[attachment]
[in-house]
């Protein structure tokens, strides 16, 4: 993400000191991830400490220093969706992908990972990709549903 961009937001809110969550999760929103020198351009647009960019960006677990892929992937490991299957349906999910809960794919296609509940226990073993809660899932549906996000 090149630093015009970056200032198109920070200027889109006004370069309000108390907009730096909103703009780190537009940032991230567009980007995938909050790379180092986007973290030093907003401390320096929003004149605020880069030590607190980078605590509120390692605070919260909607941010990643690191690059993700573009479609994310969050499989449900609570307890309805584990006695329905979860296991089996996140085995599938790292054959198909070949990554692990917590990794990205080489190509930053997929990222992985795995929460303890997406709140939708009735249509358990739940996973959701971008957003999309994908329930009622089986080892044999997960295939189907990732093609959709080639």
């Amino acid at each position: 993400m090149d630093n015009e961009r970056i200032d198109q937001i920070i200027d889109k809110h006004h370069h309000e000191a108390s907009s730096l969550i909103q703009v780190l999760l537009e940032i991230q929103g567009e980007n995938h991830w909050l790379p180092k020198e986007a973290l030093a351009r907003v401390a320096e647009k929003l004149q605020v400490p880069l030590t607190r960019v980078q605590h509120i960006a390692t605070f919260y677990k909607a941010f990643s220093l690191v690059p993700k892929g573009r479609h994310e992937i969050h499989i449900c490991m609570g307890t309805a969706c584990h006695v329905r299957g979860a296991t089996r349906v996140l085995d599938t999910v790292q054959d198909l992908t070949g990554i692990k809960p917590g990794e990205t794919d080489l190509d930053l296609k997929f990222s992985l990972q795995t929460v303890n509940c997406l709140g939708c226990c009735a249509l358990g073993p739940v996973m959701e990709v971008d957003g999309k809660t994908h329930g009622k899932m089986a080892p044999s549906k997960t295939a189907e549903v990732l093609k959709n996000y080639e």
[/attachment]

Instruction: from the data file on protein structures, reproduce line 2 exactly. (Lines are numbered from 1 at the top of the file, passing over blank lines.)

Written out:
């Protein structure tokens, strides 16, 4: 993400000191991830400490220093969706992908990972990709549903 961009937001809110969550999760929103020198351009647009960019960006677990892929992937490991299957349906999910809960794919296609509940226990073993809660899932549906996000 090149630093015009970056200032198109920070200027889109006004370069309000108390907009730096909103703009780190537009940032991230567009980007995938909050790379180092986007973290030093907003401390320096929003004149605020880069030590607190980078605590509120390692605070919260909607941010990643690191690059993700573009479609994310969050499989449900609570307890309805584990006695329905979860296991089996996140085995599938790292054959198909070949990554692990917590990794990205080489190509930053997929990222992985795995929460303890997406709140939708009735249509358990739940996973959701971008957003999309994908329930009622089986080892044999997960295939189907990732093609959709080639």